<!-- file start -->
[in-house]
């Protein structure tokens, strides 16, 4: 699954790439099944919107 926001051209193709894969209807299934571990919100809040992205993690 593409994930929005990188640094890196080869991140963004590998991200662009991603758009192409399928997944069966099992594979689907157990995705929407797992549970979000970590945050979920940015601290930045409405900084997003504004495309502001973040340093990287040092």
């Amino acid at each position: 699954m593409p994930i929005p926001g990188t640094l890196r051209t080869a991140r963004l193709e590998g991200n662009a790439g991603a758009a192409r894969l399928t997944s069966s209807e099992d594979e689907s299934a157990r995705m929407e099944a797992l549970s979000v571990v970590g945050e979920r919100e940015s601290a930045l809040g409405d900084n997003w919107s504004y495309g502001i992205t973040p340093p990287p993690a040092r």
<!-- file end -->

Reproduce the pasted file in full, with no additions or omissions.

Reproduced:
[in-house]
């Protein structure tokens, strides 16, 4: 699954790439099944919107 926001051209193709894969209807299934571990919100809040992205993690 593409994930929005990188640094890196080869991140963004590998991200662009991603758009192409399928997944069966099992594979689907157990995705929407797992549970979000970590945050979920940015601290930045409405900084997003504004495309502001973040340093990287040092």
């Amino acid at each position: 699954m593409p994930i929005p926001g990188t640094l890196r051209t080869a991140r963004l193709e590998g991200n662009a790439g991603a758009a192409r894969l399928t997944s069966s209807e099992d594979e689907s299934a157990r995705m929407e099944a797992l549970s979000v571990v970590g945050e979920r919100e940015s601290a930045l809040g409405d900084n997003w919107s504004y495309g502001i992205t973040p340093p990287p993690a040092r």